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Brad Liening

 

AESTHETIC STATEMENT:

 

“Mass culture is a machine for showing desire.” – Roland Barthes

 

Fame and celebrity are big, vulgar things that are at once ubiquitous yet exceedingly rare. Rarity is constantly delivered to us by magazines, reality television, movie and television advertisements placed all over cities, awards shows, internet gossip sites which branch off into their own reality television series, etc. and so on. Is there any room within these oversized arenas of money and adulation to say something intelligent or nuanced about the people we alternately elevate and denigrate, or about us, the public, who are both the progenitors and consumers of this cycle?

 

I don’t know, but these poems try. On the one hand, it’s easy to be critical of fame and celebrity since it breeds so much worthless junk culture. On the other, somewhere in this scrum, are our own wishes and desires and dreams. On still another, there’s a lot of art made by hardworking, thoughtful, talented people, art that’s genuinely intelligent, moving, and worthy of admiration. The poems in Ghosts and Doppelgangers critique but also totally celebrate the television, movies, and people that comprise the pop culture that’s so utterly pervasive we can’t even clearly see that which haunts us. Or haunts me, anyway.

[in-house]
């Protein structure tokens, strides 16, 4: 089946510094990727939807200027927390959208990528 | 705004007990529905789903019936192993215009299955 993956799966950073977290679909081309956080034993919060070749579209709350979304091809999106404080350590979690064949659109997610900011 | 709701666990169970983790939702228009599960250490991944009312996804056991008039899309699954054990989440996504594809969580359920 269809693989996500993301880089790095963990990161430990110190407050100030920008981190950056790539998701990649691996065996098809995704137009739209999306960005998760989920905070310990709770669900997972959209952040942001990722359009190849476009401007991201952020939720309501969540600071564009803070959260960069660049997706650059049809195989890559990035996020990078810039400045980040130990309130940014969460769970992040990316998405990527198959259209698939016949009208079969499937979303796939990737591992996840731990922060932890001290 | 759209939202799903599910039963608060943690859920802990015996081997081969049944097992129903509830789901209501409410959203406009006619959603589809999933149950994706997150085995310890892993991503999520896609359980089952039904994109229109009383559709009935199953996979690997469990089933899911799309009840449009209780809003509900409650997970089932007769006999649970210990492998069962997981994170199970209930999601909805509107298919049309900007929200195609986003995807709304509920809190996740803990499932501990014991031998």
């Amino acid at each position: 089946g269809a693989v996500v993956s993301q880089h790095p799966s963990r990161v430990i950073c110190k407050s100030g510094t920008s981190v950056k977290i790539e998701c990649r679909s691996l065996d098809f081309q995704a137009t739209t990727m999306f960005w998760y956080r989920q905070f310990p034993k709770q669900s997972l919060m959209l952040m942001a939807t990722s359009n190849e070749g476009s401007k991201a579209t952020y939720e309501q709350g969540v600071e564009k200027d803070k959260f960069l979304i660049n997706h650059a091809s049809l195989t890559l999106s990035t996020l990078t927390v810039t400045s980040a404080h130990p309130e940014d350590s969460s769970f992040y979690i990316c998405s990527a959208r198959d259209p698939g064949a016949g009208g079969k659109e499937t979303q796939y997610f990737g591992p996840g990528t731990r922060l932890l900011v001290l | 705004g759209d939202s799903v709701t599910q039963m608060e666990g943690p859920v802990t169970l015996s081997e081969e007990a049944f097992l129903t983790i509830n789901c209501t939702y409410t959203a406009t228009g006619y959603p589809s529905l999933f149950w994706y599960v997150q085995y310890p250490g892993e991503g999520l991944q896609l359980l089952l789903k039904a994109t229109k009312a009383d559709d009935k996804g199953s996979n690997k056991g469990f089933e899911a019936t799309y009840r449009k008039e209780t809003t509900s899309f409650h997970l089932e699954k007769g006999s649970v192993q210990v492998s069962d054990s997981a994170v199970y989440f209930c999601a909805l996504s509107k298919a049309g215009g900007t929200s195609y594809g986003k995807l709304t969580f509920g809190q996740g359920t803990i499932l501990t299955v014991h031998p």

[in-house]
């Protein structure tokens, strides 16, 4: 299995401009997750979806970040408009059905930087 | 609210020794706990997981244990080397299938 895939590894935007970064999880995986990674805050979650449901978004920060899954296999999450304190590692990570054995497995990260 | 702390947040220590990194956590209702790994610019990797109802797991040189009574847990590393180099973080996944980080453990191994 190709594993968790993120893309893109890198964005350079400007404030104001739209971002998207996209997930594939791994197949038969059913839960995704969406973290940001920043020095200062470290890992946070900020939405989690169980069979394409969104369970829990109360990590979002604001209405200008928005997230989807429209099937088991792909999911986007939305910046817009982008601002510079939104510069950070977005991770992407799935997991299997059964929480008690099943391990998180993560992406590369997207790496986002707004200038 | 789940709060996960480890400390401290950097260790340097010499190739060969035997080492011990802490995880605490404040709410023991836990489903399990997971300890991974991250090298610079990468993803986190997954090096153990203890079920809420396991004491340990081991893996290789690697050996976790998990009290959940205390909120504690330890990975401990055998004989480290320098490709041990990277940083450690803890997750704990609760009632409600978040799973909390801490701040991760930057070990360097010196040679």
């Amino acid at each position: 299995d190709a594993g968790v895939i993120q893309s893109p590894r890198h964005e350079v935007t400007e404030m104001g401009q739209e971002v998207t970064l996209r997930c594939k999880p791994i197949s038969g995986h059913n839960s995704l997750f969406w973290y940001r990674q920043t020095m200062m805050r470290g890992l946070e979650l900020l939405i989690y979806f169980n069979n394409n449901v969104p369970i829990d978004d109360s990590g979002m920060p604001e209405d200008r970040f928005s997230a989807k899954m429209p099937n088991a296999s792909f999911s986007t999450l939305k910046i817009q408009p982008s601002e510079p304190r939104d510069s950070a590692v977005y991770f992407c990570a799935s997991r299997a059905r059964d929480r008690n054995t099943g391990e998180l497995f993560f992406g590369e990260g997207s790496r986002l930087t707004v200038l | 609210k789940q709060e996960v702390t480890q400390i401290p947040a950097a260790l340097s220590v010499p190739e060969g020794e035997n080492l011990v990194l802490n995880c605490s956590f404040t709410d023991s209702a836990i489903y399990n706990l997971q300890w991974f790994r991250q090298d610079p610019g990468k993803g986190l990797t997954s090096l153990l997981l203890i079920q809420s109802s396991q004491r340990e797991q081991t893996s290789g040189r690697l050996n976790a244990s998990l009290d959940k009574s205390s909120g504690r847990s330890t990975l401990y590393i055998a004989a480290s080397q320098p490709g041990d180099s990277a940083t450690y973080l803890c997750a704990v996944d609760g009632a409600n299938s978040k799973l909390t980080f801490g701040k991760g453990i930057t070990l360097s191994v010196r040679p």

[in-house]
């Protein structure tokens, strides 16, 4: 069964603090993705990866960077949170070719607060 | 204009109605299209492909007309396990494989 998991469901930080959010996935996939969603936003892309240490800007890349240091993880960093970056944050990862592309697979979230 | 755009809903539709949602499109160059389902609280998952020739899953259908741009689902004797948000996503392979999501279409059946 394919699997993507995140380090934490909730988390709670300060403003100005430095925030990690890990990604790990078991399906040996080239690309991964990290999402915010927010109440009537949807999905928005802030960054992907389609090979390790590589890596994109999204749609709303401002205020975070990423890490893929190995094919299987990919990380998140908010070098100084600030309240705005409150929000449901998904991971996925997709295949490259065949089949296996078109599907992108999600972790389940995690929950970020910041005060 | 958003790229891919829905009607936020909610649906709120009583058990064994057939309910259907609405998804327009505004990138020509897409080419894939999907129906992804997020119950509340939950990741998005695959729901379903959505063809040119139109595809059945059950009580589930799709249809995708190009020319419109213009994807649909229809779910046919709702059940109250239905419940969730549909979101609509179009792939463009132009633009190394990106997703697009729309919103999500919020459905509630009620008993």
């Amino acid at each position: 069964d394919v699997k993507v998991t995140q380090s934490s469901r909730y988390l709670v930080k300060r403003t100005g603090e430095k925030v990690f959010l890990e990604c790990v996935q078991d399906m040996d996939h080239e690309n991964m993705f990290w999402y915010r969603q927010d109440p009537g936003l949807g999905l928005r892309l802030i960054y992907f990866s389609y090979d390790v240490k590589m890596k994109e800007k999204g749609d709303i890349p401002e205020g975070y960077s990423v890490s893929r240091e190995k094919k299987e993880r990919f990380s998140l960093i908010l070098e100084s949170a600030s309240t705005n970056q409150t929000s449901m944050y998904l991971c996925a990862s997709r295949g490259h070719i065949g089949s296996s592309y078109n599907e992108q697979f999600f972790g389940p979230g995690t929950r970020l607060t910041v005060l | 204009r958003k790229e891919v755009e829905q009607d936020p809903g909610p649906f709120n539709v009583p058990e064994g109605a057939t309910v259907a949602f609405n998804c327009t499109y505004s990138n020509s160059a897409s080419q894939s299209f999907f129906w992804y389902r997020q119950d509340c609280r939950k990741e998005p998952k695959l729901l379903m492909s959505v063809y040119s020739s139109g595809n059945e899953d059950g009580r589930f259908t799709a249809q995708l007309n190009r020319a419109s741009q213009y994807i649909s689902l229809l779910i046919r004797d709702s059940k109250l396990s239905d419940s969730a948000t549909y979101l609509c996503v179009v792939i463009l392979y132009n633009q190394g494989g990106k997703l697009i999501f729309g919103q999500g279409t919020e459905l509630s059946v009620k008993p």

Poem

 

 

We could’ve been anybody,

the bad guys at the edge of redemption

after a lifetime of doing bad things,

unperturbed flamingoes

in the zero degrees of dawn,

heads tucked into pink wings

as the fighter jets scream by.

We didn’t think of our own shadows

one way or another until we heard